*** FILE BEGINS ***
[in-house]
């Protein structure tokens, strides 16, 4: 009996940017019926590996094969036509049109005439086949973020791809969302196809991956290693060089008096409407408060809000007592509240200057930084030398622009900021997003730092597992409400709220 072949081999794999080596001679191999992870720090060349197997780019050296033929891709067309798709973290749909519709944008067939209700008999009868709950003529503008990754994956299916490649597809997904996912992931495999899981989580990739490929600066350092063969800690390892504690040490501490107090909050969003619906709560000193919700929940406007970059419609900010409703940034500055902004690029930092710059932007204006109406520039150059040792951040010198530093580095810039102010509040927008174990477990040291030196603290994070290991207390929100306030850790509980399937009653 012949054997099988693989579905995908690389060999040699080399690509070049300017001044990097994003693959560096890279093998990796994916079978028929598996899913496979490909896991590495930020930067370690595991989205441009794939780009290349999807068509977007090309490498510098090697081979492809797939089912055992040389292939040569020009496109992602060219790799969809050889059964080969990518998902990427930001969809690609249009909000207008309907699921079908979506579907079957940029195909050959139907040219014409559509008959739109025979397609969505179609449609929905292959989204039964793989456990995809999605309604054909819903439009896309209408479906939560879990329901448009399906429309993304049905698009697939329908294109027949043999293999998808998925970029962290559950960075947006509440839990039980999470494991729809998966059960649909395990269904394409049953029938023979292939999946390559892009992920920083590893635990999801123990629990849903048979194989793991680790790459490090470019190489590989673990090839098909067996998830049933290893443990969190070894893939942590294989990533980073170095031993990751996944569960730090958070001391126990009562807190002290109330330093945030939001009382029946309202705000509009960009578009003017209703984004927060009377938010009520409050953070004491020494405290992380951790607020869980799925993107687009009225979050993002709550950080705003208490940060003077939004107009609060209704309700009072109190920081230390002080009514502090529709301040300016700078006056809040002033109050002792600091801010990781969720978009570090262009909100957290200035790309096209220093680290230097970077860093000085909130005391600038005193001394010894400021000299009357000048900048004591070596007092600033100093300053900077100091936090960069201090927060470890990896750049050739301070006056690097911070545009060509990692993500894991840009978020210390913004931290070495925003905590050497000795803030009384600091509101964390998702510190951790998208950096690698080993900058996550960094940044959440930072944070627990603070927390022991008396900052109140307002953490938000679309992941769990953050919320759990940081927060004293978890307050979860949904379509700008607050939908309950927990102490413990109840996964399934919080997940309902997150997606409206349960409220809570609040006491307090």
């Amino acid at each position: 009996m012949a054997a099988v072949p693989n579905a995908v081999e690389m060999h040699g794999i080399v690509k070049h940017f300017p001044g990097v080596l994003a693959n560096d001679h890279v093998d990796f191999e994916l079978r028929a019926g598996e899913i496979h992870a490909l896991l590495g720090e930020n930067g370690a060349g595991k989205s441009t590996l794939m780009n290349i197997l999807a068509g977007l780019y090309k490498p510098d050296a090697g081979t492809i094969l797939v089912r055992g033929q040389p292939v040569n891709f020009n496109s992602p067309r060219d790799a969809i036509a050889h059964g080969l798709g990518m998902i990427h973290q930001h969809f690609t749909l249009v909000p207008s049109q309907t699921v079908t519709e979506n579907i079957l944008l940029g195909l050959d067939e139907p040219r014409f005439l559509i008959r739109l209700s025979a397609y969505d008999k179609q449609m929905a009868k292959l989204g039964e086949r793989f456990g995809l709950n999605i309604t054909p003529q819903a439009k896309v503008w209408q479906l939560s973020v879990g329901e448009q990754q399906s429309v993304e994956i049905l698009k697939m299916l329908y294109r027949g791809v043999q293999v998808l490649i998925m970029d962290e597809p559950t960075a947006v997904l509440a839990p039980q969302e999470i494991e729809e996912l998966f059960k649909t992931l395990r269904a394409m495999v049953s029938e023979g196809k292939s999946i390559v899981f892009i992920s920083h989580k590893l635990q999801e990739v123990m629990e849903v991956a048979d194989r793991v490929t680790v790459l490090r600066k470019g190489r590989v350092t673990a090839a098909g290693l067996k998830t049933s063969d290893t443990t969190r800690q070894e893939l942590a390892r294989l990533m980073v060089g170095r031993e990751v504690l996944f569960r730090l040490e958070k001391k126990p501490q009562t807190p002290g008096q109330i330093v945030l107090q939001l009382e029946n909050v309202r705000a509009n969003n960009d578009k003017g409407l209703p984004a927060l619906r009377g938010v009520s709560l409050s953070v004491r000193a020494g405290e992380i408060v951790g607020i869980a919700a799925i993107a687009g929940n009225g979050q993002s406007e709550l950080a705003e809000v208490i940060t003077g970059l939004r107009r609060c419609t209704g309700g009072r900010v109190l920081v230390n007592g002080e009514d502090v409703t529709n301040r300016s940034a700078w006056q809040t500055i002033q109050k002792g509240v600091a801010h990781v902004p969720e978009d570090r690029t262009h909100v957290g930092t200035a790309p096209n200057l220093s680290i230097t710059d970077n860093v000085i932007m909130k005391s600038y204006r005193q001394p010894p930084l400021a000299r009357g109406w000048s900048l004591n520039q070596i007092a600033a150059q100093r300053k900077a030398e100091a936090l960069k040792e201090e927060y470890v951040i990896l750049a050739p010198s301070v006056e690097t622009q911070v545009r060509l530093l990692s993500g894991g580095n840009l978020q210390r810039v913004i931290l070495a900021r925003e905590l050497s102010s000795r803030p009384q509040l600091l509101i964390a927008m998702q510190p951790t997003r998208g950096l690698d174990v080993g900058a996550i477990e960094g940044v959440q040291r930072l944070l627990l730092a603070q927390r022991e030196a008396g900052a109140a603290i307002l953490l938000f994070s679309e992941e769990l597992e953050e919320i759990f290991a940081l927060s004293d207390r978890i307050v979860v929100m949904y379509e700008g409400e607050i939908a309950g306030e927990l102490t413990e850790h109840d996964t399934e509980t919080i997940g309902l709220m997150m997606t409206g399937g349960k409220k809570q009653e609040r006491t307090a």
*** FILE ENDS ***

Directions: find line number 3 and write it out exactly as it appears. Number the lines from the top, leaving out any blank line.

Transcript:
């Amino acid at each position: 009996m012949a054997a099988v072949p693989n579905a995908v081999e690389m060999h040699g794999i080399v690509k070049h940017f300017p001044g990097v080596l994003a693959n560096d001679h890279v093998d990796f191999e994916l079978r028929a019926g598996e899913i496979h992870a490909l896991l590495g720090e930020n930067g370690a060349g595991k989205s441009t590996l794939m780009n290349i197997l999807a068509g977007l780019y090309k490498p510098d050296a090697g081979t492809i094969l797939v089912r055992g033929q040389p292939v040569n891709f020009n496109s992602p067309r060219d790799a969809i036509a050889h059964g080969l798709g990518m998902i990427h973290q930001h969809f690609t749909l249009v909000p207008s049109q309907t699921v079908t519709e979506n579907i079957l944008l940029g195909l050959d067939e139907p040219r014409f005439l559509i008959r739109l209700s025979a397609y969505d008999k179609q449609m929905a009868k292959l989204g039964e086949r793989f456990g995809l709950n999605i309604t054909p003529q819903a439009k896309v503008w209408q479906l939560s973020v879990g329901e448009q990754q399906s429309v993304e994956i049905l698009k697939m299916l329908y294109r027949g791809v043999q293999v998808l490649i998925m970029d962290e597809p559950t960075a947006v997904l509440a839990p039980q969302e999470i494991e729809e996912l998966f059960k649909t992931l395990r269904a394409m495999v049953s029938e023979g196809k292939s999946i390559v899981f892009i992920s920083h989580k590893l635990q999801e990739v123990m629990e849903v991956a048979d194989r793991v490929t680790v790459l490090r600066k470019g190489r590989v350092t673990a090839a098909g290693l067996k998830t049933s063969d290893t443990t969190r800690q070894e893939l942590a390892r294989l990533m980073v060089g170095r031993e990751v504690l996944f569960r730090l040490e958070k001391k126990p501490q009562t807190p002290g008096q109330i330093v945030l107090q939001l009382e029946n909050v309202r705000a509009n969003n960009d578009k003017g409407l209703p984004a927060l619906r009377g938010v009520s709560l409050s953070v004491r000193a020494g405290e992380i408060v951790g607020i869980a919700a799925i993107a687009g929940n009225g979050q993002s406007e709550l950080a705003e809000v208490i940060t003077g970059l939004r107009r609060c419609t209704g309700g009072r900010v109190l920081v230390n007592g002080e009514d502090v409703t529709n301040r300016s940034a700078w006056q809040t500055i002033q109050k002792g509240v600091a801010h990781v902004p969720e978009d570090r690029t262009h909100v957290g930092t200035a790309p096209n200057l220093s680290i230097t710059d970077n860093v000085i932007m909130k005391s600038y204006r005193q001394p010894p930084l400021a000299r009357g109406w000048s900048l004591n520039q070596i007092a600033a150059q100093r300053k900077a030398e100091a936090l960069k040792e201090e927060y470890v951040i990896l750049a050739p010198s301070v006056e690097t622009q911070v545009r060509l530093l990692s993500g894991g580095n840009l978020q210390r810039v913004i931290l070495a900021r925003e905590l050497s102010s000795r803030p009384q509040l600091l509101i964390a927008m998702q510190p951790t997003r998208g950096l690698d174990v080993g900058a996550i477990e960094g940044v959440q040291r930072l944070l627990l730092a603070q927390r022991e030196a008396g900052a109140a603290i307002l953490l938000f994070s679309e992941e769990l597992e953050e919320i759990f290991a940081l927060s004293d207390r978890i307050v979860v929100m949904y379509e700008g409400e607050i939908a309950g306030e927990l102490t413990e850790h109840d996964t399934e509980t919080i997940g309902l709220m997150m997606t409206g399937g349960k409220k809570q009653e609040r006491t307090a």